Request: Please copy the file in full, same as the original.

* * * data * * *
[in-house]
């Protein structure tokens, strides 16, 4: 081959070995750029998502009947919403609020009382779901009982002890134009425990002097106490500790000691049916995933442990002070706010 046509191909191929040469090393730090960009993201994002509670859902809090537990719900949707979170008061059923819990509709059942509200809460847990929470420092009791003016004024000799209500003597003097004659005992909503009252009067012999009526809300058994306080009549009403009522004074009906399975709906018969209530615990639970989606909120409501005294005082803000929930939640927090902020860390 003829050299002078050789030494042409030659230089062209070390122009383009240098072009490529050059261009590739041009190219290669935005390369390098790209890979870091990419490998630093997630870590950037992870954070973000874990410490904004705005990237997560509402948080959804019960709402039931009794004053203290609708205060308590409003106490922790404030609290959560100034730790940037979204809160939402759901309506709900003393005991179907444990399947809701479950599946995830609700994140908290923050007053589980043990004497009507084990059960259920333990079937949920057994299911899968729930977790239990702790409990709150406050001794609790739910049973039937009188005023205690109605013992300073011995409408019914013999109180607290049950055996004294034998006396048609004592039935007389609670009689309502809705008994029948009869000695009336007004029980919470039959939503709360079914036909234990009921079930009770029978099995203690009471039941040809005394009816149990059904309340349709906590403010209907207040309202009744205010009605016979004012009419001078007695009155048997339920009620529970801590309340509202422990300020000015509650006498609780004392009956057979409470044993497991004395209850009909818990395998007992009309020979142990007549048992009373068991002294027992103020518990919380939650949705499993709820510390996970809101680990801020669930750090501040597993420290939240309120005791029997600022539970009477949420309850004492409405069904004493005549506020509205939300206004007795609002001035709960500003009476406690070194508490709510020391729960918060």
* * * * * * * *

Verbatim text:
[in-house]
């Protein structure tokens, strides 16, 4: 081959070995750029998502009947919403609020009382779901009982002890134009425990002097106490500790000691049916995933442990002070706010 046509191909191929040469090393730090960009993201994002509670859902809090537990719900949707979170008061059923819990509709059942509200809460847990929470420092009791003016004024000799209500003597003097004659005992909503009252009067012999009526809300058994306080009549009403009522004074009906399975709906018969209530615990639970989606909120409501005294005082803000929930939640927090902020860390 003829050299002078050789030494042409030659230089062209070390122009383009240098072009490529050059261009590739041009190219290669935005390369390098790209890979870091990419490998630093997630870590950037992870954070973000874990410490904004705005990237997560509402948080959804019960709402039931009794004053203290609708205060308590409003106490922790404030609290959560100034730790940037979204809160939402759901309506709900003393005991179907444990399947809701479950599946995830609700994140908290923050007053589980043990004497009507084990059960259920333990079937949920057994299911899968729930977790239990702790409990709150406050001794609790739910049973039937009188005023205690109605013992300073011995409408019914013999109180607290049950055996004294034998006396048609004592039935007389609670009689309502809705008994029948009869000695009336007004029980919470039959939503709360079914036909234990009921079930009770029978099995203690009471039941040809005394009816149990059904309340349709906590403010209907207040309202009744205010009605016979004012009419001078007695009155048997339920009620529970801590309340509202422990300020000015509650006498609780004392009956057979409470044993497991004395209850009909818990395998007992009309020979142990007549048992009373068991002294027992103020518990919380939650949705499993709820510390996970809101680990801020669930750090501040597993420290939240309120005791029997600022539970009477949420309850004492409405069904004493005549506020509205939300206004007795609002001035709960500003009476406690070194508490709510020391729960918060």